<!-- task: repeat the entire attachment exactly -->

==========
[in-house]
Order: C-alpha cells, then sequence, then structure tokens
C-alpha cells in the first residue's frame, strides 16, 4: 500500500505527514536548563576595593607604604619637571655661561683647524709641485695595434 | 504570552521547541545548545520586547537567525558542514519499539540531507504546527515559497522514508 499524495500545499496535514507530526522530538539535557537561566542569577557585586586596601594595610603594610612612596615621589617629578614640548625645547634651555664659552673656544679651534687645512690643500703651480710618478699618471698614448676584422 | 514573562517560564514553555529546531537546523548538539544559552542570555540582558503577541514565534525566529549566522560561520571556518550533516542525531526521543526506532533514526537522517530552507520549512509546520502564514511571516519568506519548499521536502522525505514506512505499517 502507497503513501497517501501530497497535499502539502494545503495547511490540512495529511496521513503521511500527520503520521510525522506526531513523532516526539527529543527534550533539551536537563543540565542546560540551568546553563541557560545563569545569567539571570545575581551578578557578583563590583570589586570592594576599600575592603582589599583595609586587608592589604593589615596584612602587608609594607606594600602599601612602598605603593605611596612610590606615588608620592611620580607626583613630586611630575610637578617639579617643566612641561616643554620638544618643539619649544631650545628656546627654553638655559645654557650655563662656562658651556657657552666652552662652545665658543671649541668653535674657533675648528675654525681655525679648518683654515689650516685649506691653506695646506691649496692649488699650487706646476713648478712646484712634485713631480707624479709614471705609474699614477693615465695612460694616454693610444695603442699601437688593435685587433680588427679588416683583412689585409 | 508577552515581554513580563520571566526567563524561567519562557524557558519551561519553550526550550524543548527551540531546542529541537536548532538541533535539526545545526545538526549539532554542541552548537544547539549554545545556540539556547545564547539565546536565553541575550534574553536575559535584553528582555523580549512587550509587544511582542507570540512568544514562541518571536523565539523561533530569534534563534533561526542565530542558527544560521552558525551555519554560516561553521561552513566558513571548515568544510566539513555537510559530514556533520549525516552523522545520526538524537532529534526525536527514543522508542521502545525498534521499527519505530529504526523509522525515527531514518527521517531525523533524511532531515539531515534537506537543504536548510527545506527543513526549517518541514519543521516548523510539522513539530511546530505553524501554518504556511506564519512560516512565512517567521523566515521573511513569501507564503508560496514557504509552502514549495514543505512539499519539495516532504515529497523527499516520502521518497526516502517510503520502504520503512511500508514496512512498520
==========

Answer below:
[in-house]
Order: C-alpha cells, then sequence, then structure tokens
C-alpha cells in the first residue's frame, strides 16, 4: 500500500505527514536548563576595593607604604619637571655661561683647524709641485695595434 | 504570552521547541545548545520586547537567525558542514519499539540531507504546527515559497522514508 499524495500545499496535514507530526522530538539535557537561566542569577557585586586596601594595610603594610612612596615621589617629578614640548625645547634651555664659552673656544679651534687645512690643500703651480710618478699618471698614448676584422 | 514573562517560564514553555529546531537546523548538539544559552542570555540582558503577541514565534525566529549566522560561520571556518550533516542525531526521543526506532533514526537522517530552507520549512509546520502564514511571516519568506519548499521536502522525505514506512505499517 502507497503513501497517501501530497497535499502539502494545503495547511490540512495529511496521513503521511500527520503520521510525522506526531513523532516526539527529543527534550533539551536537563543540565542546560540551568546553563541557560545563569545569567539571570545575581551578578557578583563590583570589586570592594576599600575592603582589599583595609586587608592589604593589615596584612602587608609594607606594600602599601612602598605603593605611596612610590606615588608620592611620580607626583613630586611630575610637578617639579617643566612641561616643554620638544618643539619649544631650545628656546627654553638655559645654557650655563662656562658651556657657552666652552662652545665658543671649541668653535674657533675648528675654525681655525679648518683654515689650516685649506691653506695646506691649496692649488699650487706646476713648478712646484712634485713631480707624479709614471705609474699614477693615465695612460694616454693610444695603442699601437688593435685587433680588427679588416683583412689585409 | 508577552515581554513580563520571566526567563524561567519562557524557558519551561519553550526550550524543548527551540531546542529541537536548532538541533535539526545545526545538526549539532554542541552548537544547539549554545545556540539556547545564547539565546536565553541575550534574553536575559535584553528582555523580549512587550509587544511582542507570540512568544514562541518571536523565539523561533530569534534563534533561526542565530542558527544560521552558525551555519554560516561553521561552513566558513571548515568544510566539513555537510559530514556533520549525516552523522545520526538524537532529534526525536527514543522508542521502545525498534521499527519505530529504526523509522525515527531514518527521517531525523533524511532531515539531515534537506537543504536548510527545506527543513526549517518541514519543521516548523510539522513539530511546530505553524501554518504556511506564519512560516512565512517567521523566515521573511513569501507564503508560496514557504509552502514549495514543505512539499519539495516532504515529497523527499516520502521518497526516502517510503520502504520503512511500508514496512512498520